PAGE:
The Itch

Cruising the California coast, soaking up the ocean view, gliding through the beautiful rolling hills, reveling in the glorious late spring weather…we were on vacation.  Well, maybe I shouldn’t call it a vacation, because I’d been retired from the Air Force for a year.  We were all settled into our new place out in the wilds of the Missouri Ozarks, and now our primary job was doing whatever we felt like.

We were on a mission, though.  Our son, who was a doctor in the Air Force and doing his residency at Travis Air Force Base, had been captivated by a bewitching lawyer lady and they were getting hitched.  It would be a lovely outdoor ceremony at dawn the next morning, out in the lush hills of the wine country.

We had set up camp in Santa Rosa at a Motel 6, the only place in the area that allowed pets without a hundred bucks’ worth of non-refundable cleaning deposit.  Bear, our shepherd/Lab adopted son, was on his normal professional guard duty, pretending to snore peacefully on his blankie next to the bed while staying ever-alert for encroaching evil.

It was two in the morning when my eyes snapped open.  My innards were in a turmoil that suggested our take-out from the local A&W had gone rogue in a big way.  I felt light-headed as I stumbled to the bathroom, and was thinking this was a heck of a time to come down with the flu.

I was sitting there scratching my head before I realized I was doing it, and then started scratching a little more.  And a little more.  And then I realized my whole scalp was itching.  A LOT.  And it started down my arms.  And my chest.  And then the fleas of a thousand junkyard dogs, in fierce competition with a massive swarm of ravenous chiggers, were gnawing on every square centimeter of EVERYWHERE.

I headed back to the bedroom so Sugar Babe could share in my misery, ‘cause that’s what marriage is all about.  The world was spinning.  My throat was tightening up and it was getting hard to breathe.  I collapsed on the bed.

I was starting to suspect this just might not be the flu after all.  Sugar Babe quickly concluded that circumstances called for a little more than her stash of Tylenol and Band-Aids.  But what we did have was a doctor in the family, who could use a heads-up that there might be a slight snag in us getting to his ceremony as well as maybe even providing some free medical consultation.  She dug out the number of the bed and breakfast where he was staying and dialed him up.  I scratched and moaned.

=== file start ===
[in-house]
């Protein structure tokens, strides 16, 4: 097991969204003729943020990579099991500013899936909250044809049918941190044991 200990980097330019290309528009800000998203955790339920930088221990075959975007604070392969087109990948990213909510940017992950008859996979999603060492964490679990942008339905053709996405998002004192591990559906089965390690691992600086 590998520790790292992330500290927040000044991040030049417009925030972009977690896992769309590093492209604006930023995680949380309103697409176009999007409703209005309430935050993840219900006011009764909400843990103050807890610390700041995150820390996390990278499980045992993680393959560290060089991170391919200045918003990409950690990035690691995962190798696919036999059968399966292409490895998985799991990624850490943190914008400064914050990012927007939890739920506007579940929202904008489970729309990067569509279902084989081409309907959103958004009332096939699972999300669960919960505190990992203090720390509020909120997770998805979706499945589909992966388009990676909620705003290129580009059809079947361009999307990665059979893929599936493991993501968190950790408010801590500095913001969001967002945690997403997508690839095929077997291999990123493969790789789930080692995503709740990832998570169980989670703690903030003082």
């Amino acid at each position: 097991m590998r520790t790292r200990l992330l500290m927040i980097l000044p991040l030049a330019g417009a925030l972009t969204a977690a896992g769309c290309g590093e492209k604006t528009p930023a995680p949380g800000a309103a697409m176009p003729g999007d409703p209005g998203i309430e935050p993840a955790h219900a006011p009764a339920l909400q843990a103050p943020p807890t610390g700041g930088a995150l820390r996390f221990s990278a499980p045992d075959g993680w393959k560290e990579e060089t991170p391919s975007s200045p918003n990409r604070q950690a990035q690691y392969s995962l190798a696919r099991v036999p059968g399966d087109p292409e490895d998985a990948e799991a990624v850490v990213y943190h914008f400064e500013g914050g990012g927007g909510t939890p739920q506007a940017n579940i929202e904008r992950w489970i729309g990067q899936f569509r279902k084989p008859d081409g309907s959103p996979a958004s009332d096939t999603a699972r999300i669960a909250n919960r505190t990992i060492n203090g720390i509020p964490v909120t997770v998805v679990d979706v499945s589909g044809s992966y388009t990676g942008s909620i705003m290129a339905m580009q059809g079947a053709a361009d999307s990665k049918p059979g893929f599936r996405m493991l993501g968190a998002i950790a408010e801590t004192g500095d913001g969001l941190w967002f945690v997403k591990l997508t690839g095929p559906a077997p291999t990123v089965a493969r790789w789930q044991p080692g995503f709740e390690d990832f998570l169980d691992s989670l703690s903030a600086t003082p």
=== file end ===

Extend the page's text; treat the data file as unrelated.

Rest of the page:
Rousted out of his deep slumber at oh-dark-hundred on his wedding day, and needing to be out in the boonies in three hours for the festivities, Doc shook off the blearies and agreed with her that it sounded like some kind of allergic reaction was going on and I needed to get to a hospital before it got worse.

So, like any good retired military officer, used to quickly analyzing a situation and making lightning, but informed, decisions — and this being way before the widespread use of smart phones with GPS and Google — Sugar Babe grabbed the yellow pages and started looking for emergency rooms.

I did my part — lying flat on my back because I’d pass out if I tried to stand up — struggling into my clothes.  That was the limit of my capabilities, and I didn’t do that very well.  Bear helped by sticking his wet nose in my face to ask what was going on.

She found two emergency rooms, thought it would make a lot of sense to see which was closer, and looked for a map of the city.  Would you believe that the yellow pages for Santa Rosa, California, would have 18 pages of instructions on how to recycle everything from paper and plastics to Aunt Fanny’s old bloomers, but only had a tiny, one-page map for a city of 175,000 people??  Yeah.

While she was calling emergency rooms to see if they would take our medical insurance, Doc woke up just a little bit more and realized she had been telling him that besides the itching, I was too dizzy to stand up, which just might mean that my blood pressure had dropped a lot and I just might be having a close, personal relationship with anaphylactic shock.  He figured he’d better call her back and tell her to forget about the emergency room and just call 911 and get an ambulance there pronto.